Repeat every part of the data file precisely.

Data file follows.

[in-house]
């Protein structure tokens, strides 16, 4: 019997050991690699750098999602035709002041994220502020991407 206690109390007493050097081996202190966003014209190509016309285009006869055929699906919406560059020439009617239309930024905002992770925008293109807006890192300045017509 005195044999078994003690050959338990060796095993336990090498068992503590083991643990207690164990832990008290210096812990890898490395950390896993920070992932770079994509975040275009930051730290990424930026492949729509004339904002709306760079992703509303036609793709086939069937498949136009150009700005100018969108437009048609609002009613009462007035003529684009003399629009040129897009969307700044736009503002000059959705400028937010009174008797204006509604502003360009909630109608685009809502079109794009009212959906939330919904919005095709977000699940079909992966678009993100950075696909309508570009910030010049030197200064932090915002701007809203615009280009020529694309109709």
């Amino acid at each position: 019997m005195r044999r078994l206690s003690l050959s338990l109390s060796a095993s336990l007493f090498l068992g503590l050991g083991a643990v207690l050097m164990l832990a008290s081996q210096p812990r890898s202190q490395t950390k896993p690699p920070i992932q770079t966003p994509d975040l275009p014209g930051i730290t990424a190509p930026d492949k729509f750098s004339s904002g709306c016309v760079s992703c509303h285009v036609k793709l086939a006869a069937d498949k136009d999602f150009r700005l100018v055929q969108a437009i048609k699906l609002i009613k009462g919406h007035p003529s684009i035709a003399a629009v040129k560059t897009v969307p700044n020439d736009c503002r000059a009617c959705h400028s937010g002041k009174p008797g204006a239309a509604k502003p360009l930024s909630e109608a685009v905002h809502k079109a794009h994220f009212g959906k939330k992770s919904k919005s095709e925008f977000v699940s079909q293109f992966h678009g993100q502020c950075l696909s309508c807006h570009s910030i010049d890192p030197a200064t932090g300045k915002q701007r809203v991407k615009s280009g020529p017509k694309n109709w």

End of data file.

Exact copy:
[in-house]
């Protein structure tokens, strides 16, 4: 019997050991690699750098999602035709002041994220502020991407 206690109390007493050097081996202190966003014209190509016309285009006869055929699906919406560059020439009617239309930024905002992770925008293109807006890192300045017509 005195044999078994003690050959338990060796095993336990090498068992503590083991643990207690164990832990008290210096812990890898490395950390896993920070992932770079994509975040275009930051730290990424930026492949729509004339904002709306760079992703509303036609793709086939069937498949136009150009700005100018969108437009048609609002009613009462007035003529684009003399629009040129897009969307700044736009503002000059959705400028937010009174008797204006509604502003360009909630109608685009809502079109794009009212959906939330919904919005095709977000699940079909992966678009993100950075696909309508570009910030010049030197200064932090915002701007809203615009280009020529694309109709």
């Amino acid at each position: 019997m005195r044999r078994l206690s003690l050959s338990l109390s060796a095993s336990l007493f090498l068992g503590l050991g083991a643990v207690l050097m164990l832990a008290s081996q210096p812990r890898s202190q490395t950390k896993p690699p920070i992932q770079t966003p994509d975040l275009p014209g930051i730290t990424a190509p930026d492949k729509f750098s004339s904002g709306c016309v760079s992703c509303h285009v036609k793709l086939a006869a069937d498949k136009d999602f150009r700005l100018v055929q969108a437009i048609k699906l609002i009613k009462g919406h007035p003529s684009i035709a003399a629009v040129k560059t897009v969307p700044n020439d736009c503002r000059a009617c959705h400028s937010g002041k009174p008797g204006a239309a509604k502003p360009l930024s909630e109608a685009v905002h809502k079109a794009h994220f009212g959906k939330k992770s919904k919005s095709e925008f977000v699940s079909q293109f992966h678009g993100q502020c950075l696909s309508c807006h570009s910030i010049d890192p030197a200064t932090g300045k915002q701007r809203v991407k615009s280009g020529p017509k694309n109709w």